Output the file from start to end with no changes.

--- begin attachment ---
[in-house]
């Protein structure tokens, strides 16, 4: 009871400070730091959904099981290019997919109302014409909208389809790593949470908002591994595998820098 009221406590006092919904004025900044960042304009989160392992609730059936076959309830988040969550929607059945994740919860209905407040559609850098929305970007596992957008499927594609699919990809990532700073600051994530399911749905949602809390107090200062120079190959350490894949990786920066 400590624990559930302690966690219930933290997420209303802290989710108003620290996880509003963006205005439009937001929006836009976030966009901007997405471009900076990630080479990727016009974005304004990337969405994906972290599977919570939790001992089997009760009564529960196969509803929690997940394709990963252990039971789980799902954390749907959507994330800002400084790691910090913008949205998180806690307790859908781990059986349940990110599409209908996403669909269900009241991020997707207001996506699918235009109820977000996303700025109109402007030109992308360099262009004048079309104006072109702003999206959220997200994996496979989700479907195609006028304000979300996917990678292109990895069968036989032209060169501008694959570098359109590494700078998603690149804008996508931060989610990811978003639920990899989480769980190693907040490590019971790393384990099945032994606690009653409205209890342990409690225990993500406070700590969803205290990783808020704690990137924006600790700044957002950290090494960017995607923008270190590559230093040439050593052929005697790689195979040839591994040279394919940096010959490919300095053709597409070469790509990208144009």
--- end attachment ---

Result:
[in-house]
């Protein structure tokens, strides 16, 4: 009871400070730091959904099981290019997919109302014409909208389809790593949470908002591994595998820098 009221406590006092919904004025900044960042304009989160392992609730059936076959309830988040969550929607059945994740919860209905407040559609850098929305970007596992957008499927594609699919990809990532700073600051994530399911749905949602809390107090200062120079190959350490894949990786920066 400590624990559930302690966690219930933290997420209303802290989710108003620290996880509003963006205005439009937001929006836009976030966009901007997405471009900076990630080479990727016009974005304004990337969405994906972290599977919570939790001992089997009760009564529960196969509803929690997940394709990963252990039971789980799902954390749907959507994330800002400084790691910090913008949205998180806690307790859908781990059986349940990110599409209908996403669909269900009241991020997707207001996506699918235009109820977000996303700025109109402007030109992308360099262009004048079309104006072109702003999206959220997200994996496979989700479907195609006028304000979300996917990678292109990895069968036989032209060169501008694959570098359109590494700078998603690149804008996508931060989610990811978003639920990899989480769980190693907040490590019971790393384990099945032994606690009653409205209890342990409690225990993500406070700590969803205290990783808020704690990137924006600790700044957002950290090494960017995607923008270190590559230093040439050593052929005697790689195979040839591994040279394919940096010959490919300095053709597409070469790509990208144009």